Joseph Capriati: Naples' Music Scene Could be Compared to Berlin or Detroit
One of Italy's most successful electronic music exports discusses parties and pizza in the mafioso stronghold.
In 1998, Joseph Capriati was an eleven-year-old watching a DJ play to U.S. navy servicemen as part of a 4th of July celebration near his family home in Caserta, close to Naples. Inspired and willing to lie about his age, he jumped into underage work as he saved for a mixer, turntables and records.
By 2005 he was producing, releasing a track 12 months later, before playing to 5,000 Neapolitans a year after that. Capriati has slowly built a reputation for himself as a purveyor of no bullshit techno - an honest guy in a world often dripping in falsities. It's not without good reason that clubbers in his hometown have gone all early-noughties-Sasha-lunatics on him, dragging Italian flags and pro-Napoli chants to venues across the world - nor can there be any doubts why Fabric offered him the next release.
"I never expected to make a Fabric compilation, and to have been chosen to do it means a lot for me. I see a few haters' comments on the social networks - for some people I'm not so 'underground' just because I play in Ibiza on the terrace of Amnesia, and at BPM daytime on the beach with some groovy techno, and I don't have a long beard and I sometimes post funny pictures on Instagram for example."
"That's completely wrong for me. I think underground is inside you, it's your soul and how you love music and how you do it without thinking about increasing your profile and earnings, but you do it naturally and enjoy playing a set every time like it was the first time. That's what DJing means for me," he says. For Capriati it doesn't matter if that's at Berghain, Amnesia, or the Neopolitan nightclubs in which he started.
Capriati seems to reject the cooler-than-thou attitude held by many on the scene. He's about starting parties, wherever they may be, with pretense-free tunes to which you can lose inhibitions. We're interested how this goes down in Naples, a city that, ironically, takes no prisoners.
"To be honest I've always been making music without knowing the negative sides. Of course there are criminals, even amongst the club owners, but this happens in almost all of Italy, and all over the world, as the interest of criminals is money and money is power."
Despite the buoyancy of the ever-popular Italo disco sound and the pure joy that is premium blend Italian piano house, the country has never been taken as seriously as a nation of dance music like Germany or the UK. Capriati is quick to point out that Naples is different.
"Since the early-90s in Napoli there's been a respected techno scene, made by real artists who spend hours every day in the studio, doing everything by themselves, playing with an incredible technique and a unique groove. I don't wan't to say something crazy, but I think that Napoli's scene could easily be compared to cities like Berlin or Detroit, in terms of musical credo and union of the artists, and a special and unique sound." The difference, he argues, between those cities and his own is due to an unfair media focus. "But I still believe that something will change in the future, and we will always try to make this happen through hard work."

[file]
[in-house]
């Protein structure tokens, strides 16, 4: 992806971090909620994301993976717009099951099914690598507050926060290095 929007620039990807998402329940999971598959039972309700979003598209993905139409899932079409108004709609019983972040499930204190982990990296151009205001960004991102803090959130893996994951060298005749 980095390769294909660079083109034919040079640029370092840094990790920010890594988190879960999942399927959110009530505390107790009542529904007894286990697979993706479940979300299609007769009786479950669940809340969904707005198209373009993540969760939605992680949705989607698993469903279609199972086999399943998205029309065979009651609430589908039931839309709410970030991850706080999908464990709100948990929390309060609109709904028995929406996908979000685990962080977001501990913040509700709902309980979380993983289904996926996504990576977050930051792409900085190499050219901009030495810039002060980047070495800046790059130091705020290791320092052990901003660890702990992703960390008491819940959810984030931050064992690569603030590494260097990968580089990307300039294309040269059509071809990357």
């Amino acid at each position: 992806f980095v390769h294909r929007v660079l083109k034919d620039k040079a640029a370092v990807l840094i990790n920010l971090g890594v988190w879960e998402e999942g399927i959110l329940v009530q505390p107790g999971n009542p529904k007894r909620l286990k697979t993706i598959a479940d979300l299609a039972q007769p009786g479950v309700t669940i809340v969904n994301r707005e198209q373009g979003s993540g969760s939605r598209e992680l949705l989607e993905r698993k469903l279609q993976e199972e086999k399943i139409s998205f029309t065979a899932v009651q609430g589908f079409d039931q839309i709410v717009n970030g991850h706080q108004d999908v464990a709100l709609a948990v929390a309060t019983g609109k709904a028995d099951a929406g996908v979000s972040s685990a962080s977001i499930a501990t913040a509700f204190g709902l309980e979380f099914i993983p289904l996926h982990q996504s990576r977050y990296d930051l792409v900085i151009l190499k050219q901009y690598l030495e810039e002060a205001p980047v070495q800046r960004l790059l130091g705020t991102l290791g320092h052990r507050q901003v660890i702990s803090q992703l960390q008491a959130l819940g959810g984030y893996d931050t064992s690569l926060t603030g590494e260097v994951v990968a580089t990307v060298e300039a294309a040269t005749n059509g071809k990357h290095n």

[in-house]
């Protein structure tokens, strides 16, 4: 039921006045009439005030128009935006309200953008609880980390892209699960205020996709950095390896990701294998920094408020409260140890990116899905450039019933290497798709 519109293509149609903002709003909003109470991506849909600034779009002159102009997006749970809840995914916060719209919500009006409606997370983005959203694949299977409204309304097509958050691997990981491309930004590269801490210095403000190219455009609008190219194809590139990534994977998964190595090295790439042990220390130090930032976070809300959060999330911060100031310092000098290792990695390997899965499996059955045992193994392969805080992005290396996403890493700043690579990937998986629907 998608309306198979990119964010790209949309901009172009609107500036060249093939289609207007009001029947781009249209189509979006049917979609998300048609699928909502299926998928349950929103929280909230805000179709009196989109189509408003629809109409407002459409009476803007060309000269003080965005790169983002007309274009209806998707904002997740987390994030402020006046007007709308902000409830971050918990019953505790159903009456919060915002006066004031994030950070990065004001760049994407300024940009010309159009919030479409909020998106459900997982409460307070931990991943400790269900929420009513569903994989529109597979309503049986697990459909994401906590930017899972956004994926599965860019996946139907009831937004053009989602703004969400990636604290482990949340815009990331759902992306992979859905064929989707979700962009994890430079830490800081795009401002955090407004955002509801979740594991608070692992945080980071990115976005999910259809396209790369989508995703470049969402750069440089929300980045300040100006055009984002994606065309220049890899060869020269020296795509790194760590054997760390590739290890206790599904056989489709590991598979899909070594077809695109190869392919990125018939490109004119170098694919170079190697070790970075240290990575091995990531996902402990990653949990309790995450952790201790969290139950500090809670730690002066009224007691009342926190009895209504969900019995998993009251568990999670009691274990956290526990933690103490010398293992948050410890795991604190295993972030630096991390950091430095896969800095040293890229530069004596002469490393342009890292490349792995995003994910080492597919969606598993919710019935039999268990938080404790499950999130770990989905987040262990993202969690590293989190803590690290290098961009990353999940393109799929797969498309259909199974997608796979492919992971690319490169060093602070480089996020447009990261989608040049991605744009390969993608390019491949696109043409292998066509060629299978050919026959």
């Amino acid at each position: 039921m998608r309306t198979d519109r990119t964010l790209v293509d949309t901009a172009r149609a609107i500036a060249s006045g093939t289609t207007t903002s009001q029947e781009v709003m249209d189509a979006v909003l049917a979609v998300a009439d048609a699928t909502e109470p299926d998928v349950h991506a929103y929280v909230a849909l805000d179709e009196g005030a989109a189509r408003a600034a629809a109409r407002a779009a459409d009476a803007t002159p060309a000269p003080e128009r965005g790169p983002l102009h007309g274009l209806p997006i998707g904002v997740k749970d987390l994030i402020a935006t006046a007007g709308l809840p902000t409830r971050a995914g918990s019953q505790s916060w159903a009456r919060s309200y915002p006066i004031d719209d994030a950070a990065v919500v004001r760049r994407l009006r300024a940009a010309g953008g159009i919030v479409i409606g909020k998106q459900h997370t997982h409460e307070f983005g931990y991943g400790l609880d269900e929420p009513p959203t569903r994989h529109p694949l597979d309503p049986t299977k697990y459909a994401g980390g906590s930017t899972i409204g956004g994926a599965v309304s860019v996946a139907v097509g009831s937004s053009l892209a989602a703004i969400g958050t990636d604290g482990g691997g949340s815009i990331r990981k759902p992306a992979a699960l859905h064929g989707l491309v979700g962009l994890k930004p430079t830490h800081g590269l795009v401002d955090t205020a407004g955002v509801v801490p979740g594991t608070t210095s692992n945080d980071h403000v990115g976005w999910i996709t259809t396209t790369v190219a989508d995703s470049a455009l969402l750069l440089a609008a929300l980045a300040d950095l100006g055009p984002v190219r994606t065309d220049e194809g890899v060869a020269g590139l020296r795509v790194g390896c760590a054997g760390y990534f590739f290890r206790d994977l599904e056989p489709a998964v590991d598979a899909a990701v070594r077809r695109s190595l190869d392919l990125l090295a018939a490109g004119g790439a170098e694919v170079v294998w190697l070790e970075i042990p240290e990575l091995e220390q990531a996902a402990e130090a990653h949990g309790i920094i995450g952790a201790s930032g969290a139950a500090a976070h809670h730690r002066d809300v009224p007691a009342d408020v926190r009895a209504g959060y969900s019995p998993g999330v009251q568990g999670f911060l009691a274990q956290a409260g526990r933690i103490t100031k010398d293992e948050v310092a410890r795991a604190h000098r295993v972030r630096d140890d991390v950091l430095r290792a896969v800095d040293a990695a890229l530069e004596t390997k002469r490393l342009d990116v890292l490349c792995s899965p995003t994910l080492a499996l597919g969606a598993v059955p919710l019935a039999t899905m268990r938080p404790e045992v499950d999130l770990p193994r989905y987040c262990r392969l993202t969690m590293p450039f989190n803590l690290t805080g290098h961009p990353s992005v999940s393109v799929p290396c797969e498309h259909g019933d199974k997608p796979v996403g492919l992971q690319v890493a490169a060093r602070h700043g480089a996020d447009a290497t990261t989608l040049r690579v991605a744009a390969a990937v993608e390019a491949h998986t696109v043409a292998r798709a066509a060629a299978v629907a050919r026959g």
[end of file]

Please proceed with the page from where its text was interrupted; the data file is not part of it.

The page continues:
Capriati is realistic about the obstacles standing in the way of the overall scene. And, unsurprisingly, it's the establishment that he thinks has plenty to answer for. "90% of politicians in Italy don't even know what electronic music is. We are governed by old-mentality politicians and sometimes they don't even care about the parties and their growth, all they see is techno = drugs and alcohol. They just don't do anything, except when there are elections and they want to show their 'power' - closing parties early, going to clubs with police dogs and stopping cars for alcohol tests."
Despite those limitations, there has long been something enticing about the Naples scene. It maintains the raw inimitable spirit indicative of a cultural melting pot, made possible thanks to the city's innumerable guests who arrive through the port, one of the largest in the Mediterranean. Like anywhere, though, visitors have just as much chance winding up in a bland establishment as they do somewhere worthwhile. With that in mind, we ask our guide for his top tips in terms of parties, and that other local speciality, pizza.
"I would definitely invite you in summertime and show you our holy techno place, which is Old River Park, where all the best techno DJs have come to play since the very early-90s, and where I heard techno music for the first time ever. It's a 'must-do' if you love techno and you go to Napoli." Clubbing's great and everything, but the pizza's what we're here for. "Pizza choices in Napoli are very personal, there are a few key pizzerias, but for me the one and only is Michele's that makes only two types of pizza, Margherita and Marinara, the real original ones. If you go to Napoli you have to go there and taste the best pizza in the whole world."
With thoughts of thin crusts, weighty beats, exquisite toppings and one of the great unsung clubbing destinations on our mind we draw things to a close, albeit safe in the knowledge that a trip to southern Italy probably won't be too far away.
Jospeh Capriati's Fabric 80 mix is released on the 16th of February. He plays the London club on Saturday the 21st to celebrate the launch. Tickets are available here.